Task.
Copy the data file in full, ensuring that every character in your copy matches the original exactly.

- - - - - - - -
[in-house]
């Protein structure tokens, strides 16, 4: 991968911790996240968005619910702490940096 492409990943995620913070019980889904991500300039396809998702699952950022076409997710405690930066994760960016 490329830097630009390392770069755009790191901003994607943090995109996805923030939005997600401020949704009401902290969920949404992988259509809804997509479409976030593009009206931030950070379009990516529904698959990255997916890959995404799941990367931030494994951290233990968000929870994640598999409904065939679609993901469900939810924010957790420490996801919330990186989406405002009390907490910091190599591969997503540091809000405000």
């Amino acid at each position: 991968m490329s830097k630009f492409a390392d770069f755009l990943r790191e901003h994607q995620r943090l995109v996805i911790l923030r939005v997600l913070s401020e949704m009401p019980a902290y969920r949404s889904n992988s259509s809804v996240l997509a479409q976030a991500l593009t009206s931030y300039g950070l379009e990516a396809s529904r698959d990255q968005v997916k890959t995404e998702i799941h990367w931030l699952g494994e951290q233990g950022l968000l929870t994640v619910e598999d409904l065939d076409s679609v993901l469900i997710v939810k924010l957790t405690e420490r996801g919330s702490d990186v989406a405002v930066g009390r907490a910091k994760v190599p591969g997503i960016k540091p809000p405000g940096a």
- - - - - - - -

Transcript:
[in-house]
């Protein structure tokens, strides 16, 4: 991968911790996240968005619910702490940096 492409990943995620913070019980889904991500300039396809998702699952950022076409997710405690930066994760960016 490329830097630009390392770069755009790191901003994607943090995109996805923030939005997600401020949704009401902290969920949404992988259509809804997509479409976030593009009206931030950070379009990516529904698959990255997916890959995404799941990367931030494994951290233990968000929870994640598999409904065939679609993901469900939810924010957790420490996801919330990186989406405002009390907490910091190599591969997503540091809000405000």
């Amino acid at each position: 991968m490329s830097k630009f492409a390392d770069f755009l990943r790191e901003h994607q995620r943090l995109v996805i911790l923030r939005v997600l913070s401020e949704m009401p019980a902290y969920r949404s889904n992988s259509s809804v996240l997509a479409q976030a991500l593009t009206s931030y300039g950070l379009e990516a396809s529904r698959d990255q968005v997916k890959t995404e998702i799941h990367w931030l699952g494994e951290q233990g950022l968000l929870t994640v619910e598999d409904l065939d076409s679609v993901l469900i997710v939810k924010l957790t405690e420490r996801g919330s702490d990186v989406a405002v930066g009390r907490a910091k994760v190599p591969g997503i960016k540091p809000p405000g940096a």